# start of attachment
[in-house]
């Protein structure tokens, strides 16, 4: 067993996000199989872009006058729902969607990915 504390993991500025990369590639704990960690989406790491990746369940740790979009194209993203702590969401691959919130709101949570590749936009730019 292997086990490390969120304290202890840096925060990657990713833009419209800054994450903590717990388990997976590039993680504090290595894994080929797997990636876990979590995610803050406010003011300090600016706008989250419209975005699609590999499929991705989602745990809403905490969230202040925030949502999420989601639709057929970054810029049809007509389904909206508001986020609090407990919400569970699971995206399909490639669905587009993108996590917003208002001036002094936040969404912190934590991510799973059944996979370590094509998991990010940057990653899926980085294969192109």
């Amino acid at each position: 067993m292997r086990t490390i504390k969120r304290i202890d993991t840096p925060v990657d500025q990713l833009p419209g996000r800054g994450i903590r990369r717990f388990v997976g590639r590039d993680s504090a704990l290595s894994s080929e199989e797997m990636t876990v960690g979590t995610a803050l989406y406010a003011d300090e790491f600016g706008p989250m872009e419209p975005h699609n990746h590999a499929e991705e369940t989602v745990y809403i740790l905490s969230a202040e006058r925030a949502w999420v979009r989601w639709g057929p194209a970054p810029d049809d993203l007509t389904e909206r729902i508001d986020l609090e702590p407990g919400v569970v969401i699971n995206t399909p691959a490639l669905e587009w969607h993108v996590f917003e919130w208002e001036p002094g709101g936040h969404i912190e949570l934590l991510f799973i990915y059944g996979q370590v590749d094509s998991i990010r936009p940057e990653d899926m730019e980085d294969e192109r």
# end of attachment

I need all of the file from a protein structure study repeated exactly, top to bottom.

[in-house]
């Protein structure tokens, strides 16, 4: 067993996000199989872009006058729902969607990915 504390993991500025990369590639704990960690989406790491990746369940740790979009194209993203702590969401691959919130709101949570590749936009730019 292997086990490390969120304290202890840096925060990657990713833009419209800054994450903590717990388990997976590039993680504090290595894994080929797997990636876990979590995610803050406010003011300090600016706008989250419209975005699609590999499929991705989602745990809403905490969230202040925030949502999420989601639709057929970054810029049809007509389904909206508001986020609090407990919400569970699971995206399909490639669905587009993108996590917003208002001036002094936040969404912190934590991510799973059944996979370590094509998991990010940057990653899926980085294969192109």
């Amino acid at each position: 067993m292997r086990t490390i504390k969120r304290i202890d993991t840096p925060v990657d500025q990713l833009p419209g996000r800054g994450i903590r990369r717990f388990v997976g590639r590039d993680s504090a704990l290595s894994s080929e199989e797997m990636t876990v960690g979590t995610a803050l989406y406010a003011d300090e790491f600016g706008p989250m872009e419209p975005h699609n990746h590999a499929e991705e369940t989602v745990y809403i740790l905490s969230a202040e006058r925030a949502w999420v979009r989601w639709g057929p194209a970054p810029d049809d993203l007509t389904e909206r729902i508001d986020l609090e702590p407990g919400v569970v969401i699971n995206t399909p691959a490639l669905e587009w969607h993108v996590f917003e919130w208002e001036p002094g709101g936040h969404i912190e949570l934590l991510f799973i990915y059944g996979q370590v590749d094509s998991i990010r936009p940057e990653d899926m730019e980085d294969e192109r």